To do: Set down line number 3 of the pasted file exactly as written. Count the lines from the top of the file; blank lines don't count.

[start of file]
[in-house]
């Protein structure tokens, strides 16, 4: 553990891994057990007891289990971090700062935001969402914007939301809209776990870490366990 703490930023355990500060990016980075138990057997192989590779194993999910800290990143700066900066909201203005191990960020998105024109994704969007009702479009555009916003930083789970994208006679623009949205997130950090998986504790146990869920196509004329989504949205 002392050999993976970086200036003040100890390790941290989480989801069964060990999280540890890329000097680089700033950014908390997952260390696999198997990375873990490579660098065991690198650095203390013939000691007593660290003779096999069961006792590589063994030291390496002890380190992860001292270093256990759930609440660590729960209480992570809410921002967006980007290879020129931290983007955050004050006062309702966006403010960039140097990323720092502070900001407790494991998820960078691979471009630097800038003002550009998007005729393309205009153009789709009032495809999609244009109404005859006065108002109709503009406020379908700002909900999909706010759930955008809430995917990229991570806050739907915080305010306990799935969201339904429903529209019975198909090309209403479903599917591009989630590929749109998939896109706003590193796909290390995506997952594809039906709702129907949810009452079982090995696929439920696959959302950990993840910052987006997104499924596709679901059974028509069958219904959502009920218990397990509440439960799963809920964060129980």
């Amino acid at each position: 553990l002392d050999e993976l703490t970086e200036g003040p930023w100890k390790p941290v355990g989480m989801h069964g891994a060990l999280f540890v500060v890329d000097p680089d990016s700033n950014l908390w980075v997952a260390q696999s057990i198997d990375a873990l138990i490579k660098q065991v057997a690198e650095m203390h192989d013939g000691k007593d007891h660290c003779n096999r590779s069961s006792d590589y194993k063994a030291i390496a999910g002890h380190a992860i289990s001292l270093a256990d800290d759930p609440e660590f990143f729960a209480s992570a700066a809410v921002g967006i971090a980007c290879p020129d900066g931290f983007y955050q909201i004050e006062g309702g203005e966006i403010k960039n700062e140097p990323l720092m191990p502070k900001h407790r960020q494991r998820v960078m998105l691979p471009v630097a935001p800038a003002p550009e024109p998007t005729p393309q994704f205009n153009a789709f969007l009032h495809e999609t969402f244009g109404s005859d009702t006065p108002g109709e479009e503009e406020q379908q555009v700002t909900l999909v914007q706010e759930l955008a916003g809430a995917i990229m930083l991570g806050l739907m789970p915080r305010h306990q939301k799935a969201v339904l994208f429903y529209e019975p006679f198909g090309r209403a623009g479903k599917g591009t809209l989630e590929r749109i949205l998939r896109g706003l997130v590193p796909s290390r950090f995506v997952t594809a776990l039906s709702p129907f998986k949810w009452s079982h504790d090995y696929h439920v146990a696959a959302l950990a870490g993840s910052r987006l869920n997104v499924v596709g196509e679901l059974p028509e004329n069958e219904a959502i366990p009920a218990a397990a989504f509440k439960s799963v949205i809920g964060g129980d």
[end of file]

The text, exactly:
């Amino acid at each position: 553990l002392d050999e993976l703490t970086e200036g003040p930023w100890k390790p941290v355990g989480m989801h069964g891994a060990l999280f540890v500060v890329d000097p680089d990016s700033n950014l908390w980075v997952a260390q696999s057990i198997d990375a873990l138990i490579k660098q065991v057997a690198e650095m203390h192989d013939g000691k007593d007891h660290c003779n096999r590779s069961s006792d590589y194993k063994a030291i390496a999910g002890h380190a992860i289990s001292l270093a256990d800290d759930p609440e660590f990143f729960a209480s992570a700066a809410v921002g967006i971090a980007c290879p020129d900066g931290f983007y955050q909201i004050e006062g309702g203005e966006i403010k960039n700062e140097p990323l720092m191990p502070k900001h407790r960020q494991r998820v960078m998105l691979p471009v630097a935001p800038a003002p550009e024109p998007t005729p393309q994704f205009n153009a789709f969007l009032h495809e999609t969402f244009g109404s005859d009702t006065p108002g109709e479009e503009e406020q379908q555009v700002t909900l999909v914007q706010e759930l955008a916003g809430a995917i990229m930083l991570g806050l739907m789970p915080r305010h306990q939301k799935a969201v339904l994208f429903y529209e019975p006679f198909g090309r209403a623009g479903k599917g591009t809209l989630e590929r749109i949205l998939r896109g706003l997130v590193p796909s290390r950090f995506v997952t594809a776990l039906s709702p129907f998986k949810w009452s079982h504790d090995y696929h439920v146990a696959a959302l950990a870490g993840s910052r987006l869920n997104v499924v596709g196509e679901l059974p028509e004329n069958e219904a959502i366990p009920a218990a397990a989504f509440k439960s799963v949205i809920g964060g129980d």